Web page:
Proposed wording for Guideline 3.1, SC 2


2. In text documents, the language of any passage or phrase that is not
written in the primary natural language of the document can be
identified by automated tools, including assistive technology.

 

Exceptions:

A. The requirement above does not apply to foreign words or phrases that
are found in unabridged dictionaries for the natural language of the
content.

B. This success criterion does not apply to imaginary words, dialect
abbreviations, or other words that are not found in an unabridged
Dictionaries of the primary natural languagein which the document is
written.

 

Editorial Note: In techniques discussion, it has been argued that
language attributes for documents are as important as identifying
changes in language within documents. Moving it up here for future
discussion.


Current wording for Best Practice Measures for Checkpoint 3.1


None listed


Proposed wording for Best Practice Measures for Guideline 3.1


 


Current wording for Benefits of Checkpoint 3.1


* Phrases from various languages, acronyms and abbreviations are often
interspersed in writing. When these phrases are identified, a speech
synthesizer can voice text with the appropriate accent and
pronunciation. When they are not identified, the speech synthesizer will
use the default accent and pronunciation of the language on the rest of
the page, which can make the phrase unintelligible. Identifying changes
in language and marking abbreviations and acronyms as such will also
allow a tool to ask for automatic translations of that content. When
editing content, authoring tools can switch between appropriate spelling
dictionaries.


Proposed wording for Who benefits from Checkpoint 3.1 (Informative)


*        People who are blind benefit when screen readers correctly
pronounce the text of documents that include passages in more than one
language. (Screen readers can switch automatically to the appropriate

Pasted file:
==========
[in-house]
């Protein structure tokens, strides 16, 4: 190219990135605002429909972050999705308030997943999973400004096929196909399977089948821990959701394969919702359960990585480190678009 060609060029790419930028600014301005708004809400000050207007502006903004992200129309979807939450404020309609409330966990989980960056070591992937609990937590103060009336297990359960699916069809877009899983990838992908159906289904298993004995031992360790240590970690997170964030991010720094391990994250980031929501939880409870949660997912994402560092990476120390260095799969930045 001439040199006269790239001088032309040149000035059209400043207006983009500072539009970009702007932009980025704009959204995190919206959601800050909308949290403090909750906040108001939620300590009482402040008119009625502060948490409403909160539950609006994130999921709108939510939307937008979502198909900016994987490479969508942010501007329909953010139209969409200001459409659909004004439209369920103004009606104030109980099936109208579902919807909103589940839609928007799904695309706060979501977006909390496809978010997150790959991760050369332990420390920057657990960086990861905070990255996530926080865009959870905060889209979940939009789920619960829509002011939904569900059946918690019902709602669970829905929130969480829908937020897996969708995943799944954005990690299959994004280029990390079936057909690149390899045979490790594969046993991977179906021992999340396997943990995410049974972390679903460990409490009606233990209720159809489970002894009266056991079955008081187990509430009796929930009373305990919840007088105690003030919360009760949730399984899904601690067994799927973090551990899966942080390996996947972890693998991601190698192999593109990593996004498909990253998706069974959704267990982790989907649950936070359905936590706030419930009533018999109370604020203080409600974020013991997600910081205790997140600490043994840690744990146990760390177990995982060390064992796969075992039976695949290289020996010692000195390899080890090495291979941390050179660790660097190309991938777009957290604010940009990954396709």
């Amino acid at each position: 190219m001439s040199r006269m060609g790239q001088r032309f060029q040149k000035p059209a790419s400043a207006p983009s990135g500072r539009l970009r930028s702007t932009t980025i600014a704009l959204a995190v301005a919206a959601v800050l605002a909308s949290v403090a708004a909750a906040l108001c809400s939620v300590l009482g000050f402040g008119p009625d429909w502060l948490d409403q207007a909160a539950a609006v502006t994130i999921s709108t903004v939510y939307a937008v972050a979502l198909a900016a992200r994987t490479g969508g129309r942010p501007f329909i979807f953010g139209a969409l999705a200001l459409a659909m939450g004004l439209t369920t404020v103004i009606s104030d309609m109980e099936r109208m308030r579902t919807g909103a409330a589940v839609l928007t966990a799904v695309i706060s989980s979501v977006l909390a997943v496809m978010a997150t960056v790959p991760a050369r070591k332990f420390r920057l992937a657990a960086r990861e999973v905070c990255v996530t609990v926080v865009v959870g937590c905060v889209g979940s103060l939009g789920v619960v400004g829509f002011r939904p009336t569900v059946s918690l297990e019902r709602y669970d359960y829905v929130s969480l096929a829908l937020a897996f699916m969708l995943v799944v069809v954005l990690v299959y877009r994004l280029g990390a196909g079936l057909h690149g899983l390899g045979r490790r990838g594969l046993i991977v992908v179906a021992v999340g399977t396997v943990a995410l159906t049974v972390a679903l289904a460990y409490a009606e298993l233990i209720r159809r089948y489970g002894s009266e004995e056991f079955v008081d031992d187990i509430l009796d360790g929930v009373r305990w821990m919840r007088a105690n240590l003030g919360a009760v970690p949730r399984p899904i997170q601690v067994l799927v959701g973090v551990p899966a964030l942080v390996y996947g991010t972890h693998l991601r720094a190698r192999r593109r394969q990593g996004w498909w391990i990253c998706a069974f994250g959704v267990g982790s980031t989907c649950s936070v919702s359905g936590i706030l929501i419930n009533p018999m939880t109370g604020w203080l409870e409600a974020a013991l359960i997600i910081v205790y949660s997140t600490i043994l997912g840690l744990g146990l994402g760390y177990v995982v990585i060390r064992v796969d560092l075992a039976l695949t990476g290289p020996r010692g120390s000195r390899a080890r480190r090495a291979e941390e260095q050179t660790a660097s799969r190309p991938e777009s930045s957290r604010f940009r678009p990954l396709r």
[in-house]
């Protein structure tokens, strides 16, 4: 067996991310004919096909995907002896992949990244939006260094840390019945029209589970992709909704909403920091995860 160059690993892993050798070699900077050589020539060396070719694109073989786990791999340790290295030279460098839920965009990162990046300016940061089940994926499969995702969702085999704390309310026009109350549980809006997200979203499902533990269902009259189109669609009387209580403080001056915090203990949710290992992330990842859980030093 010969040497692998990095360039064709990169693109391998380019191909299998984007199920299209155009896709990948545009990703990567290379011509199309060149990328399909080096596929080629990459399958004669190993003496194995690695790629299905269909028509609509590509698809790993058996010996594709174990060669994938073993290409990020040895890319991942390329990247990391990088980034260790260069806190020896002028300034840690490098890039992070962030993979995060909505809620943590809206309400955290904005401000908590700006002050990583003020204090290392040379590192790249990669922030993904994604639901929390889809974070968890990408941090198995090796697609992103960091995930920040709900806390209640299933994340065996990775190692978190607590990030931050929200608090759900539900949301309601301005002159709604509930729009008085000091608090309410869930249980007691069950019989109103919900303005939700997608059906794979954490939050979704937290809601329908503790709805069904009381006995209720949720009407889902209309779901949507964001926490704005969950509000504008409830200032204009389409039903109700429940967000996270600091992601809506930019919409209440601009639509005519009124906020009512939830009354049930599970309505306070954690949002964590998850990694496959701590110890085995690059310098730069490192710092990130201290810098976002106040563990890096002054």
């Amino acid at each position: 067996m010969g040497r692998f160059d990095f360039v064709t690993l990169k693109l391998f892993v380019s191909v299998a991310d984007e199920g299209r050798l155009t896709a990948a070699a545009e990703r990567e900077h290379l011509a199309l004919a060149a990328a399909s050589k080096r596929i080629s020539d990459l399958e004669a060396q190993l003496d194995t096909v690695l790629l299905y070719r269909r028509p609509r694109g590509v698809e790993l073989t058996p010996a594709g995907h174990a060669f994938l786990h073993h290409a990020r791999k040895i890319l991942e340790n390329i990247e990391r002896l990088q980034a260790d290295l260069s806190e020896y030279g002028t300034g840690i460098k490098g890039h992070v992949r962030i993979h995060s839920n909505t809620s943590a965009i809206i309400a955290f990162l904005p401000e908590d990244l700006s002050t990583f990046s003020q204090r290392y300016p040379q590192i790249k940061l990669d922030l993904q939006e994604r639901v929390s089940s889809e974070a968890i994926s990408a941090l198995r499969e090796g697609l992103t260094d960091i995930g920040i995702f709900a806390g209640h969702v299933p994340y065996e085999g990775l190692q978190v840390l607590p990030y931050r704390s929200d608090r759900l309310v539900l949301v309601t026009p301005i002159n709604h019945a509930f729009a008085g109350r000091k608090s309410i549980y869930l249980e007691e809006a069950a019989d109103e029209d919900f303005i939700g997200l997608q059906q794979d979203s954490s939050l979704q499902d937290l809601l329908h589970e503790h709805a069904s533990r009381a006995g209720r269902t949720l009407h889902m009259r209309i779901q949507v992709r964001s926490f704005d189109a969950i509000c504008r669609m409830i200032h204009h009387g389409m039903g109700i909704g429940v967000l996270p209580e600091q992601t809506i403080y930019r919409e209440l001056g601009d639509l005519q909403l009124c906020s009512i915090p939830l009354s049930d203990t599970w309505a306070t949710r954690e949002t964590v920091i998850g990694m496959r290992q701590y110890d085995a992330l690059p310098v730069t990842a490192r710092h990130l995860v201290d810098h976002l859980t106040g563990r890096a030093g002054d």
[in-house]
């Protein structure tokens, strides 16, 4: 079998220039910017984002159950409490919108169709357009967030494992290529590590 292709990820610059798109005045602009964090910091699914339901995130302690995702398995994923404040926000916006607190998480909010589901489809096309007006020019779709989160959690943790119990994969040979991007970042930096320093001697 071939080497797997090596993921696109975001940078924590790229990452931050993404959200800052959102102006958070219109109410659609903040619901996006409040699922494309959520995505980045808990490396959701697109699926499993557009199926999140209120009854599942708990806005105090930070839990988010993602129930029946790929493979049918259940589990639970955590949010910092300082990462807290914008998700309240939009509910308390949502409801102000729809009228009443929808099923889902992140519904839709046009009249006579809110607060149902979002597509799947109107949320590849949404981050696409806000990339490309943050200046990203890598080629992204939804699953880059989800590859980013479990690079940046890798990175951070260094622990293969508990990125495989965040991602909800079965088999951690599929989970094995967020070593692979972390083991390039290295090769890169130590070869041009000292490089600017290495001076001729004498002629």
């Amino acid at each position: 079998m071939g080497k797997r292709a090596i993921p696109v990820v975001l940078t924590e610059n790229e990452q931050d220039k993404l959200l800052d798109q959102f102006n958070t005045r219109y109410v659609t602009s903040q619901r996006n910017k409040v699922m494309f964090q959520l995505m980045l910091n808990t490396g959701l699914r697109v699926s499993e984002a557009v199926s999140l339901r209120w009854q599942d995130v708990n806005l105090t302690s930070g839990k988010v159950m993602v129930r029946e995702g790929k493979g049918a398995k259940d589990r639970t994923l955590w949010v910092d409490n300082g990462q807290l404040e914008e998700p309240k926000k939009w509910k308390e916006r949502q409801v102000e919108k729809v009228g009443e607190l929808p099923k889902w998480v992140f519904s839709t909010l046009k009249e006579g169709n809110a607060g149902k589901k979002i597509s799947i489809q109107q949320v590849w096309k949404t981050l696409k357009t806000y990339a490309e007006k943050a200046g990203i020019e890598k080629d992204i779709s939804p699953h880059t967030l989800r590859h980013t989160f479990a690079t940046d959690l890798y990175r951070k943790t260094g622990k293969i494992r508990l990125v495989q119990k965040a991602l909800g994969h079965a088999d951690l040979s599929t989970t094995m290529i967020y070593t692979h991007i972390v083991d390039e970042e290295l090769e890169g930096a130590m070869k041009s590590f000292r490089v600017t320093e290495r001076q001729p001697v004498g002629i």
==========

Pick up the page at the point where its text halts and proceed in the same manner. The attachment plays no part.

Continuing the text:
pronunciation rules when language changes are properly identified.)


Current wording for Examples of Checkpoint 3.1


* Example 1: a French phrase in an English sentence.

 

In the following sentence, "And with a certain je ne sais quoi, she
entered both the room, and his life, forever." the French phrase "je ne
sais quoi" is marked as French. Depending on the markup language,
English may either be marked as the language for the entire document
except where specified, or marked


Proposed wording for Examples of Guideline 3.1  (Informative)


* Example 1: a French phrase in a sentence, in a document written in
English.

 

In the following sentence, "And with a certain je ne sais quoi, she
entered both the room, and his life, forever." the phrase "je ne sais
quoi" is marked as French. Screen readers automatically apply the rules
of French pronunciation, then switch back to English for the rest of the
sentence.  

 

[js note: We should include other examples, e.g., of documents that
include material in multiple languages like the ones Yvette mentioned in
a call recently.]

 

 


"Good design is accessible design." 
Please note our new name and URL!
John Slatin, Ph.D.
Director, Accessibility Institute
University of Texas at Austin
FAC 248C
1 University Station G9600
Austin, TX 78712
ph 512-495-4288, f 512-495-4524
email jslatin@mail.utexas.edu
web http://www.utexas.edu/research/accessibility/
<http://www.utexas.edu/research/accessibility/> 


 

 
Received on Thursday, 6 November 2003 15:15:23 GMT

This archive was generated by hypermail 2.2.0+W3C-0.50 : Monday, 7 December 2009 10:47:26 GMT